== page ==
- Associated Press - Friday, November 18, 2011

SYRACUSE, N.Y. (AP) - Syracuse police spokesman Tom Connellan says Syracuse University did not contact police in 2005 when the school was informed of allegations of “inappropriate contact” by an associate men’s basketball coach.

The school placed longtime assistant coach Bernie Fine on administrative leave Thursday night after old child molestation allegations resurfaced just two weeks after the Penn State scandal.

ESPN said the accusations were made by two former ball boys.

In an email Friday morning to students, faculty and staff, Syracuse Chancellor Nancy Cantor repeated that the school was contacted in 2005 by “an adult male who asserted that he had reported allegations in 2005 of abuse in the 1980’s and 1990’s to the police” and that the accuser told the school police had declined to pursue it because the statute of limitations had expired.

She says the school conducted its own four-month investigation at that time, including interviews with people the accuser said would support his allegations, but that all of them “denied any knowledge of wrongful conduct” by the associate coach.

In an email to The Associated Press, Kevin Quinn, the school’s senior vice president for public affairs, says that when the school learned of the allegations in 2005, “it had already been reported to the Syracuse City Police and was already addressed within the criminal justice process.”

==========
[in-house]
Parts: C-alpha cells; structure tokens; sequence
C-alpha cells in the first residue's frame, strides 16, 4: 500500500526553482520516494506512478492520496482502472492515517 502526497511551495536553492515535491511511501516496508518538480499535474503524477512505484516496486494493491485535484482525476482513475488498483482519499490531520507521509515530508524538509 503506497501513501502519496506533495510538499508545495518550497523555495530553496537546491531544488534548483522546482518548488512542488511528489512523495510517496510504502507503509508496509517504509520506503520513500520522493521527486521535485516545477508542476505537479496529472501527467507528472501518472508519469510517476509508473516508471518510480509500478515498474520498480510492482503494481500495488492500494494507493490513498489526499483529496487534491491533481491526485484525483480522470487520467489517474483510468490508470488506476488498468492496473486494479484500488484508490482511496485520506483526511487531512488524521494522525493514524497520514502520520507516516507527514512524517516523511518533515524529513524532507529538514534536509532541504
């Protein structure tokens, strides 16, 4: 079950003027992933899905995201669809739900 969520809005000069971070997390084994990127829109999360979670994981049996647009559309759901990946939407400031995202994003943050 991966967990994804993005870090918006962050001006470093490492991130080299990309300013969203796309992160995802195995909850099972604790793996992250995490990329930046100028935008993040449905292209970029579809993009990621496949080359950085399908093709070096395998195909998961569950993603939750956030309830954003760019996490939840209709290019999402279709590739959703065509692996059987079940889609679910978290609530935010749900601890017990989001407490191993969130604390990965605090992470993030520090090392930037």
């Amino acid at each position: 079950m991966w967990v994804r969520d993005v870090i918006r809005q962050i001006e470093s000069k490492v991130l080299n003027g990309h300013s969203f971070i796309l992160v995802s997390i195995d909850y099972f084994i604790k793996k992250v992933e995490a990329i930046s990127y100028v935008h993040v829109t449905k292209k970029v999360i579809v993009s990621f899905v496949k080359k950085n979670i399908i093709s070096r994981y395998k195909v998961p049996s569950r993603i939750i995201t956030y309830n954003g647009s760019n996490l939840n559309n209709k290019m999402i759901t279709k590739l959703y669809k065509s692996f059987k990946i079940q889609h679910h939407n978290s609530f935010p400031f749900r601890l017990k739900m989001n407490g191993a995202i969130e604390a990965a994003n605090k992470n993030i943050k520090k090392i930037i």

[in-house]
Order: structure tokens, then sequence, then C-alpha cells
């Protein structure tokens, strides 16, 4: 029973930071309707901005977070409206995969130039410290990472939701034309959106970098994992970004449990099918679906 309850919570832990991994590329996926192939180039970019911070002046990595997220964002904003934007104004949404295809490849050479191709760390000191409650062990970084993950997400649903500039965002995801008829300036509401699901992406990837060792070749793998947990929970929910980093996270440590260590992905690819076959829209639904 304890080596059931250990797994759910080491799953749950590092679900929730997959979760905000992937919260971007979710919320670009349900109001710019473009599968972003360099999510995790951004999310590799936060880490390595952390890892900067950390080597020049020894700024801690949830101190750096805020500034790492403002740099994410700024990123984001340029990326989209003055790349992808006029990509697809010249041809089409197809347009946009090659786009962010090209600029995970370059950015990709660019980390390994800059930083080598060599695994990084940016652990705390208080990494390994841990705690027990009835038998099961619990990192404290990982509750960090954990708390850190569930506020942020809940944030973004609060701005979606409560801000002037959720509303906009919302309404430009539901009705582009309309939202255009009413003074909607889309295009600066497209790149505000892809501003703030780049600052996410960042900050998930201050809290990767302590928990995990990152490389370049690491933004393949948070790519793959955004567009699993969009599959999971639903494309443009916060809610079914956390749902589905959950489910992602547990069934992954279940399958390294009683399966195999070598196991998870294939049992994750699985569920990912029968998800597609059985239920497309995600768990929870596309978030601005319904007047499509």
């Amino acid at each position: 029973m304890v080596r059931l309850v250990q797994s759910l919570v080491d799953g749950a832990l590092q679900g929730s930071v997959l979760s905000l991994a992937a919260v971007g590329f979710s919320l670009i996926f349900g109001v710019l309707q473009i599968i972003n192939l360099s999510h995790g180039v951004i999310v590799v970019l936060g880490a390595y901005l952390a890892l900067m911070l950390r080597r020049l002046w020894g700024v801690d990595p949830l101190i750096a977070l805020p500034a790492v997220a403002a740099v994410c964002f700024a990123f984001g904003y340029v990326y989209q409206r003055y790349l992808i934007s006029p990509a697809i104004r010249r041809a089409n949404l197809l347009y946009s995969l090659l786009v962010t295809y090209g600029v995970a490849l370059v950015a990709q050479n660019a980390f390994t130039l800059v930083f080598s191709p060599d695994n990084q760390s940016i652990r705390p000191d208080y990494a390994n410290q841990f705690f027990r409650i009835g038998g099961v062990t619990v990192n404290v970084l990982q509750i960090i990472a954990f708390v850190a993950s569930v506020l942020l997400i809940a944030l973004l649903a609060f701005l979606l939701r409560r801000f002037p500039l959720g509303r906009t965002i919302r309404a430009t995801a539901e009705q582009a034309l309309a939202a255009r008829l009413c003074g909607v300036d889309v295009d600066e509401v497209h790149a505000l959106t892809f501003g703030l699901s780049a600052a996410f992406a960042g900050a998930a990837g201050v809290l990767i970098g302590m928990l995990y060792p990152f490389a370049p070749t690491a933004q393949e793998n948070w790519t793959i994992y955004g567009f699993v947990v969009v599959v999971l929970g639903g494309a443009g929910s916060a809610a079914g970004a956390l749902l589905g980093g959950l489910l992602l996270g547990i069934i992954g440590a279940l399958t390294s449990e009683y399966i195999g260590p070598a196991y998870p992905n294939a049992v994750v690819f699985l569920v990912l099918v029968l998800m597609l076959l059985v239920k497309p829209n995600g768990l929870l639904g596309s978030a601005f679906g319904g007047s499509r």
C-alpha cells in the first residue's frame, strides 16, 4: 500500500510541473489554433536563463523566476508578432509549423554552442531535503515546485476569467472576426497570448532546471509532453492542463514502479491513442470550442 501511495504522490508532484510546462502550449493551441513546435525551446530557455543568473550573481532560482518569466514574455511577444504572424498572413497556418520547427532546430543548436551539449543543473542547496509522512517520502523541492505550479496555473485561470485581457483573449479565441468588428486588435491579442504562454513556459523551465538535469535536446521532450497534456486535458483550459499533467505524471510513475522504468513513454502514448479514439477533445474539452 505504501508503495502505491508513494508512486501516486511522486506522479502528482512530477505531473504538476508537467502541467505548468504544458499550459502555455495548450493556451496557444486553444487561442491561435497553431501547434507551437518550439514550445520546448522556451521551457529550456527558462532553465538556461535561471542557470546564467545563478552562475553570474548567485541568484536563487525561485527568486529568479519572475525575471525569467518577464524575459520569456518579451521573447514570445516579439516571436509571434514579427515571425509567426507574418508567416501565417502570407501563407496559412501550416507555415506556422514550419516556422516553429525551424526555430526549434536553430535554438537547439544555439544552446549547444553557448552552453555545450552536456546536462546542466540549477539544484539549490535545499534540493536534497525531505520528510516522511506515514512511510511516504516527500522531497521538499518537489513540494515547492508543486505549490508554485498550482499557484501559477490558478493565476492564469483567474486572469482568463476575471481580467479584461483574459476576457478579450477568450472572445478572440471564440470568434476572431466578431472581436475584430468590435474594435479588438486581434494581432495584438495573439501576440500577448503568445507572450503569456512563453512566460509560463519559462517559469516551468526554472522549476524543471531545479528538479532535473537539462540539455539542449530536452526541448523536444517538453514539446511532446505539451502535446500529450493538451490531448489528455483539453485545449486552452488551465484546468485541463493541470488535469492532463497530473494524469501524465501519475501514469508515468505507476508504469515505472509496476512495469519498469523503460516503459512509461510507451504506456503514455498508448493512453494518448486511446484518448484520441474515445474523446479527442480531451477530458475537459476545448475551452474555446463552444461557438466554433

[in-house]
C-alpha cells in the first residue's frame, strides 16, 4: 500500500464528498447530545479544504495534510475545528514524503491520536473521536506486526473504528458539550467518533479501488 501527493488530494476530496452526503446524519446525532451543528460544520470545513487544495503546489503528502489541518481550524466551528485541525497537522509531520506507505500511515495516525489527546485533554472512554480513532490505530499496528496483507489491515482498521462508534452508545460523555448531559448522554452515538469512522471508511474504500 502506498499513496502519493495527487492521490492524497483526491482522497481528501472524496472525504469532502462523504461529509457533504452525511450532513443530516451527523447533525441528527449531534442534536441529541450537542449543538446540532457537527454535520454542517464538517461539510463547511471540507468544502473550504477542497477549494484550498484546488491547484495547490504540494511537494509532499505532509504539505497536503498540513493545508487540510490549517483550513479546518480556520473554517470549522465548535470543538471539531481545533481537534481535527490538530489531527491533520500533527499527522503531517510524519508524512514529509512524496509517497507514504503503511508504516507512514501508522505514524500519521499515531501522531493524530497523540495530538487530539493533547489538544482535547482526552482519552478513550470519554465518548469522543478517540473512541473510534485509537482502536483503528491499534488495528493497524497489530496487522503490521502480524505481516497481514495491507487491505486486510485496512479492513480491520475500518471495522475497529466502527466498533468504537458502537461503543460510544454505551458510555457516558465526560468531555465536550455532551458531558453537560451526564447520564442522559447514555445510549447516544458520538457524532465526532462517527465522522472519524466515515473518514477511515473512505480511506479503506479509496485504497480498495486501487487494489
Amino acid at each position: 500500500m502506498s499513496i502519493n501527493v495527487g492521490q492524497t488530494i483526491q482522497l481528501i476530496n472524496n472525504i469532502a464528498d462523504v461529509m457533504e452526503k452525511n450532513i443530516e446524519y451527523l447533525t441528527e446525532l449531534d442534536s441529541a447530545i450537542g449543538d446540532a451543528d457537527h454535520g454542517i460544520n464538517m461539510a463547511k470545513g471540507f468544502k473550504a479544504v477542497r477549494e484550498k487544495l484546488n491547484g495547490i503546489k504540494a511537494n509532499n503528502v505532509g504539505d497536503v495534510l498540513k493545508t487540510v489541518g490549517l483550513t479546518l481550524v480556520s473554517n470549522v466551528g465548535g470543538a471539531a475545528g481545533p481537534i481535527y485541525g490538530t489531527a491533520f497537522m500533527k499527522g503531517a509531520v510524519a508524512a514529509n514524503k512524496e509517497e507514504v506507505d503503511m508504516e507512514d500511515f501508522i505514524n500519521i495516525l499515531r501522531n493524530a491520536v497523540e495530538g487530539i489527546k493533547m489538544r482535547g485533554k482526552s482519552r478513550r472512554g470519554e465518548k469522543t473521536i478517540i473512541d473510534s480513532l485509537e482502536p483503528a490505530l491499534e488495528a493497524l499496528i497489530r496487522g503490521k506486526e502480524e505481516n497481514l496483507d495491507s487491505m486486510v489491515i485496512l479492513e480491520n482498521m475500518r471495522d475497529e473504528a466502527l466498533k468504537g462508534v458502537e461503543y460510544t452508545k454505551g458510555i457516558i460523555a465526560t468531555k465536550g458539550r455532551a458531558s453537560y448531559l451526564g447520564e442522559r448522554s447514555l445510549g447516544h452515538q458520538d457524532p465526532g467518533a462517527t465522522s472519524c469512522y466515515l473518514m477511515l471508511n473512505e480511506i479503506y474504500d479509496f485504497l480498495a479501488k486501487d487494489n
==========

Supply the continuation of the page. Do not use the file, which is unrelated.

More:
THIS IS A BREAKING NEWS UPDATE. Check back soon for further information. AP’s earlier story is below.

Syracuse Chancellor Nancy Cantor vowed Friday that the school will not turn a blind eye to child molesting allegations against a longtime assistant basketball coach that resurfaced just two weeks after the Penn State scandal.

The school placed Fine on administrative leave Thursday night “in light of the new allegations” and an investigation by the Syracuse City Police.

ESPN said the accusations were made by two former ball boys.

Bobby Davis, now 39, told ESPN that Fine allegedly molested him beginning in 1984 and that the sexual contact continued until he was around 27. A ball boy for six years, Davis told ESPN the alleged abuse occurred at Fine’s home, at Syracuse basketball facilities and on team road trips, including the 1987 Final Four.

Davis‘ stepbrother, Mike Lang, 45, who also was a ball boy, told ESPN that Fine molested him starting while he was in fifth or sixth grade.

“We hold everyone in our community to high standards and we don’t tolerate illegal, abusive or unethical behavior _ no matter who you are,” Cantor said in an email Friday morning to students, faculty and staff.

“At this time, all we really know is that a terrible tragedy is unfolding for both the accuser and the accused. I want you to know that we will do everything in our power to find the truth.”

A teenaged boy who answered the door at Lang’s house outside Syracuse said he was not home.

Story Continues →